Advice for My Future Residents

I was thinking about the last week and a half, and how I’ve been training for my new position as a Peer Minister at my university. In case you don’t know what a Peer Minister is, it’s a position at my school, Regis University, that was designed out of a joint effort between University Ministry and the office of Residence Life and Housing. Essentially, I work and live in the residence halls (in my case, a First Year hall) alongside traditional RAs and the First Year residents, serving a role of a sort of “professional friend,” or a first line of support, whether that be emotional, spiritual, or otherwise. I design and execute programming like an RA, and I also work-study in University Ministry, helping with programs in that office, in both planning and advertising. My role is super exciting and after our last session of training today I feel confident and supported.

But I’ve been thinking a lot, mostly about how I haven’t posted (my days, to be fair, have been essentially from 8 am to 9 pm almost every day), as well as how my Freshman/First Year residents will be arriving in just over 36 hours. I’m not sure what exactly I can impart on them. I know that I want them to arrive fully supported, feel that they can reach out to me for my experience and for support, and that if they have a question or an issue that I can’t help with, I will help with connecting them to the appropriate resources. But above all, I want them to know that this place that they’ve decided to begin their studies is a good place.

Regis is a good place. It’s not the place for everybody, that’s for sure, but it’s welcoming and full of lots of opportunity. The campus is small, and it’s hard to be “lost in the crowd,” but I love knowing that my professors know me by name, and have, on occasion, been mentors, confidants, and my biggest supporters and friends. We might not be in the nicest neighborhood in Denver, but there are so many awesome opportunities for growth and diversity and adventuring in the community, which is rich, vibrate, and full of many lovely, varied, hardworking, beautiful people. Regis might be a Catholic, Jesuit university, but the Jesuit mission of the University is one that challenges us all to grow and to question, regardless of race, color, gender, creed, nationality, orientation, or otherwise. I might be a Peer Minister, but I’m not going to try to get anyone to change religions, or be anything they don’t want to be, or simply aren’t. My goal is to build community, to uphold policy (not in the way a traditional RA might, but still to uphold the spirit of the law in action and word), and to support individuals. I am here, not to judge or to punish or to assert my own practices or beliefs, but to be a mentor and leader: a servant to the people I have the opportunity to work and live alongside in community.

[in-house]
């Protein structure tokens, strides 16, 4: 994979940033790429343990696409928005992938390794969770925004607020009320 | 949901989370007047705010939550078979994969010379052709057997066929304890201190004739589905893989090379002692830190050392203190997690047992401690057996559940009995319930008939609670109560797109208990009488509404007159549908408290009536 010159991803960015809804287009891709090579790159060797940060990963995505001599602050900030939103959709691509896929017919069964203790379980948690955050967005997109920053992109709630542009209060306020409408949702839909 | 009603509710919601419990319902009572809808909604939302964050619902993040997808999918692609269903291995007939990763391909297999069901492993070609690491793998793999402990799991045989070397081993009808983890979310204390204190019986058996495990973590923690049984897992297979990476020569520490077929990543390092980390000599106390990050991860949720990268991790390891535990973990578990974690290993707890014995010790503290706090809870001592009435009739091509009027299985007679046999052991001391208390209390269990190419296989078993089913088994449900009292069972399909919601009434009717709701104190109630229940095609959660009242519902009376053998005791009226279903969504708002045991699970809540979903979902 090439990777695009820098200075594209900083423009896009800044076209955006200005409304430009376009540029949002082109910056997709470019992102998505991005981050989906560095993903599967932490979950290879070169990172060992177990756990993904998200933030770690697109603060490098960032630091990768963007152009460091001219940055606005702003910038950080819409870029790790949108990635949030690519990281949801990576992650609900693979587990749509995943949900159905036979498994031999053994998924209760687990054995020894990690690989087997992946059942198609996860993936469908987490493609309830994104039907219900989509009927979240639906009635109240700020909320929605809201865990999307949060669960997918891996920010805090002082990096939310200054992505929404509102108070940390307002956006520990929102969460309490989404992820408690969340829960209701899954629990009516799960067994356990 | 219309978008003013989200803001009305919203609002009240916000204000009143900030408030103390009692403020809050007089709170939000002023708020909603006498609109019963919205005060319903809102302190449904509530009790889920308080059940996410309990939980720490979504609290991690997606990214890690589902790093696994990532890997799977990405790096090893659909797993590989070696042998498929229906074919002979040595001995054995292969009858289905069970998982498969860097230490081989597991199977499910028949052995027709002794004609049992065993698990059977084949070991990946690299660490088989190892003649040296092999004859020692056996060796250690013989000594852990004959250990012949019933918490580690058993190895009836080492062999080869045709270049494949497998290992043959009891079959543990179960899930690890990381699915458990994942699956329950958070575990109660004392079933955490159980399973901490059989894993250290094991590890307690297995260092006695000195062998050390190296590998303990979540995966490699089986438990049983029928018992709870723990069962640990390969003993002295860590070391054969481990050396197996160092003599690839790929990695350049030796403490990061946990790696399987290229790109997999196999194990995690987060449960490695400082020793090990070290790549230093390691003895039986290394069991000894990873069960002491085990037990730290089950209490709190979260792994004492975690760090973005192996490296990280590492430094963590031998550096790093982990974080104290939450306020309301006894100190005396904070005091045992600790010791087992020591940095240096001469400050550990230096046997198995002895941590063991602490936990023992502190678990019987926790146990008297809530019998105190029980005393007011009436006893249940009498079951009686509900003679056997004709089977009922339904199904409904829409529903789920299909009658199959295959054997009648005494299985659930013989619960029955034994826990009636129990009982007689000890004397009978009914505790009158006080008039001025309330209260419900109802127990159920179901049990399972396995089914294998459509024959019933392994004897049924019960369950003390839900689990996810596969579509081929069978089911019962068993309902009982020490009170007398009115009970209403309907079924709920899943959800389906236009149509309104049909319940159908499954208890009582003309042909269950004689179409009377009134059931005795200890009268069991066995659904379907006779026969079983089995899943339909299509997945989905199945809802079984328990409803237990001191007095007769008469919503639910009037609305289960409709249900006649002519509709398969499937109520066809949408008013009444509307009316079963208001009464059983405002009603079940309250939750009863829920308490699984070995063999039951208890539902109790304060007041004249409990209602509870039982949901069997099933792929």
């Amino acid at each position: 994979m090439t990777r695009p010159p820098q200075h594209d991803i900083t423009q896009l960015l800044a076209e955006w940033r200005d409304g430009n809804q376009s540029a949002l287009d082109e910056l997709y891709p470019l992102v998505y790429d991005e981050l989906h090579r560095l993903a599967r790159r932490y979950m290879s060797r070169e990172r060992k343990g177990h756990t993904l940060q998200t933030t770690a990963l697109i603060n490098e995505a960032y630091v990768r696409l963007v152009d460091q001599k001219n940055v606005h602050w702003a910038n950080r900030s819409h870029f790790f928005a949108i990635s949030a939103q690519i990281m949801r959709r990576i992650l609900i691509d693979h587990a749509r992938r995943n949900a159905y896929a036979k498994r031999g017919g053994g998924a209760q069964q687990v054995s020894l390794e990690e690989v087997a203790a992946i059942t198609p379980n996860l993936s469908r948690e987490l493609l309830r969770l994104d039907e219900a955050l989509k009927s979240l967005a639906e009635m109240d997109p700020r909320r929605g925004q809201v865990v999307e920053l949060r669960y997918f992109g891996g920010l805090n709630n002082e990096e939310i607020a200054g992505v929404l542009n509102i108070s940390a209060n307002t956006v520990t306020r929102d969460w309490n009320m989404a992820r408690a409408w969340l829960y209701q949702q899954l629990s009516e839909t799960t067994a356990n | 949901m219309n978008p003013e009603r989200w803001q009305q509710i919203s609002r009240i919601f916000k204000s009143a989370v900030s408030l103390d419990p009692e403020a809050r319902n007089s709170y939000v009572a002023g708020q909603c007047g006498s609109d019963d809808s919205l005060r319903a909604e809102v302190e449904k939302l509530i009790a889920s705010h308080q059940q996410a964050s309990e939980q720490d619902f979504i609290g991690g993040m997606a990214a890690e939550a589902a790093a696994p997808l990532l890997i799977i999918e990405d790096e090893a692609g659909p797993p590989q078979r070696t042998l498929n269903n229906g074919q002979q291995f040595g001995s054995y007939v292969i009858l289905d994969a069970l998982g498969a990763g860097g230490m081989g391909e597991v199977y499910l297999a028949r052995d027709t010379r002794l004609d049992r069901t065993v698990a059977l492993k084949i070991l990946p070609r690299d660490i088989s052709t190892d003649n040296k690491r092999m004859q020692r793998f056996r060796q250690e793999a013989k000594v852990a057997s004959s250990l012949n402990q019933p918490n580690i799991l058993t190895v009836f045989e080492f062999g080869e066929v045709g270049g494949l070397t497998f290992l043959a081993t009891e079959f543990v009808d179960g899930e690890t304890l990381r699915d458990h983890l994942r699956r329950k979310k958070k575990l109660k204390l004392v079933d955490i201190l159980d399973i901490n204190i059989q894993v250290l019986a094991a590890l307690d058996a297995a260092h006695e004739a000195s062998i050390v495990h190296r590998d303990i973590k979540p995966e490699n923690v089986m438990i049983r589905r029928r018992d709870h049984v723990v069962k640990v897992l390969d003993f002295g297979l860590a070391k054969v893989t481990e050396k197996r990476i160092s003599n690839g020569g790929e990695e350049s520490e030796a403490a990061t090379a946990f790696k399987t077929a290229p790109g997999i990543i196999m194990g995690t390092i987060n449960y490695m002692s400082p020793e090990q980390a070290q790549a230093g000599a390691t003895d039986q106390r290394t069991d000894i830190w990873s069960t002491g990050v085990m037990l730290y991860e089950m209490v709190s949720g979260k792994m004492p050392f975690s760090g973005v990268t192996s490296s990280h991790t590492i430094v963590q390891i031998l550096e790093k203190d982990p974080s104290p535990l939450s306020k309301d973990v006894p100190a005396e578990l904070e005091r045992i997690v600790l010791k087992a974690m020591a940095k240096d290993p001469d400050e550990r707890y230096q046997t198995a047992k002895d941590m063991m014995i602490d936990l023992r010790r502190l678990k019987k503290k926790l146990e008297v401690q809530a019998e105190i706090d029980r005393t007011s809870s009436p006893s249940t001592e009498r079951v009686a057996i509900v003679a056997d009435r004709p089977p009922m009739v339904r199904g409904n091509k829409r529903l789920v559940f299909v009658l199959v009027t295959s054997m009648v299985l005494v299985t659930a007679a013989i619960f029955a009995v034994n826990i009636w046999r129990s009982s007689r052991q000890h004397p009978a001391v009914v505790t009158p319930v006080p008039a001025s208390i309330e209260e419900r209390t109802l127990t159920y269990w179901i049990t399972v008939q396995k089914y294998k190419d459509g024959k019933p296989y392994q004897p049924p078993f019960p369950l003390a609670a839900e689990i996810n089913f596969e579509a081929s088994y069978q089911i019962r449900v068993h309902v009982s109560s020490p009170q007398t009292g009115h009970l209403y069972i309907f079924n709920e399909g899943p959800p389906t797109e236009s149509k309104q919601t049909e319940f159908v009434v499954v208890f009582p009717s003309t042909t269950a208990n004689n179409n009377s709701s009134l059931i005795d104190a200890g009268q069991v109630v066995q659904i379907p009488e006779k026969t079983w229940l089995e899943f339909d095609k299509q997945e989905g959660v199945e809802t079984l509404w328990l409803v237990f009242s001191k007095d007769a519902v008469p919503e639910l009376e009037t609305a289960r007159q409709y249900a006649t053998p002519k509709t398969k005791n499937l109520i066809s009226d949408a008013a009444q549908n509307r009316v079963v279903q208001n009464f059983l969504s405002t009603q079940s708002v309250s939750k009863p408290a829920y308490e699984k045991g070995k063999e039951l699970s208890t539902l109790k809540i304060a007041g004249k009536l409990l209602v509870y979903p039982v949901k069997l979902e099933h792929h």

Things may seem daunting, but things will be okay. Classes might be tough, but with enough work, diligence, and possibly some tutoring, you’ll be tough enough to face the challenge head on. Finding balance between classes, a social life, sleep, chores (laundry, feeding one’s self, etc.), hobbies ,and extra curriculars is difficult, but eventually we all find a rhythm (through planning, initiative, and learning how to say no). Navigating majors, social spheres, and being away from home can be daunting. But no one, not even the most successful senior, has all of the answers. Everyone is searching. And that’s fine.